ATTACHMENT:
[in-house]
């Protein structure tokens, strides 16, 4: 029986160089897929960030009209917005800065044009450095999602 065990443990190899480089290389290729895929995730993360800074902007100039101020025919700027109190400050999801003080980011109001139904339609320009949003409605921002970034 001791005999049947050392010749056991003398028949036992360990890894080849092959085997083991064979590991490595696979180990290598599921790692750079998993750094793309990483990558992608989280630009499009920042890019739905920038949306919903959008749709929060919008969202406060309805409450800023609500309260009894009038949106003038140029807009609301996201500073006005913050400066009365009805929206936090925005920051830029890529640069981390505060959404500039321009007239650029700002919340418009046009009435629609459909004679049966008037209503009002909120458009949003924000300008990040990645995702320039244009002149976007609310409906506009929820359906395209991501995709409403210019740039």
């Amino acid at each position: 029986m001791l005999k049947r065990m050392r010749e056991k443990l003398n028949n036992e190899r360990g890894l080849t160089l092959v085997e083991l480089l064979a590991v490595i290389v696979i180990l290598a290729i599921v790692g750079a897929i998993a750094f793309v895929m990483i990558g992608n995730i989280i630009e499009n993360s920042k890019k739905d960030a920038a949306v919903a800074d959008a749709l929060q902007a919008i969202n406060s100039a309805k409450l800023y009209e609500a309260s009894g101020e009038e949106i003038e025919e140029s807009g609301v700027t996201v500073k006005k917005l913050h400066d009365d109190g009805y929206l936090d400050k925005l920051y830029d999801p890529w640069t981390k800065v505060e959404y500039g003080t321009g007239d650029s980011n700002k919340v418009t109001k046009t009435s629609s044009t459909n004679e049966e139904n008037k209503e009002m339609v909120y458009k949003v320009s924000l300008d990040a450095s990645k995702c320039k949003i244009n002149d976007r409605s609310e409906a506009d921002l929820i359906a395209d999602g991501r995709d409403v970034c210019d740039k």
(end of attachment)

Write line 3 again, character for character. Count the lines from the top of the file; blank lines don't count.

């Amino acid at each position: 029986m001791l005999k049947r065990m050392r010749e056991k443990l003398n028949n036992e190899r360990g890894l080849t160089l092959v085997e083991l480089l064979a590991v490595i290389v696979i180990l290598a290729i599921v790692g750079a897929i998993a750094f793309v895929m990483i990558g992608n995730i989280i630009e499009n993360s920042k890019k739905d960030a920038a949306v919903a800074d959008a749709l929060q902007a919008i969202n406060s100039a309805k409450l800023y009209e609500a309260s009894g101020e009038e949106i003038e025919e140029s807009g609301v700027t996201v500073k006005k917005l913050h400066d009365d109190g009805y929206l936090d400050k925005l920051y830029d999801p890529w640069t981390k800065v505060e959404y500039g003080t321009g007239d650029s980011n700002k919340v418009t109001k046009t009435s629609s044009t459909n004679e049966e139904n008037k209503e009002m339609v909120y458009k949003v320009s924000l300008d990040a450095s990645k995702c320039k949003i244009n002149d976007r409605s609310e409906a506009d921002l929820i359906a395209d999602g991501r995709d409403v970034c210019d740039k």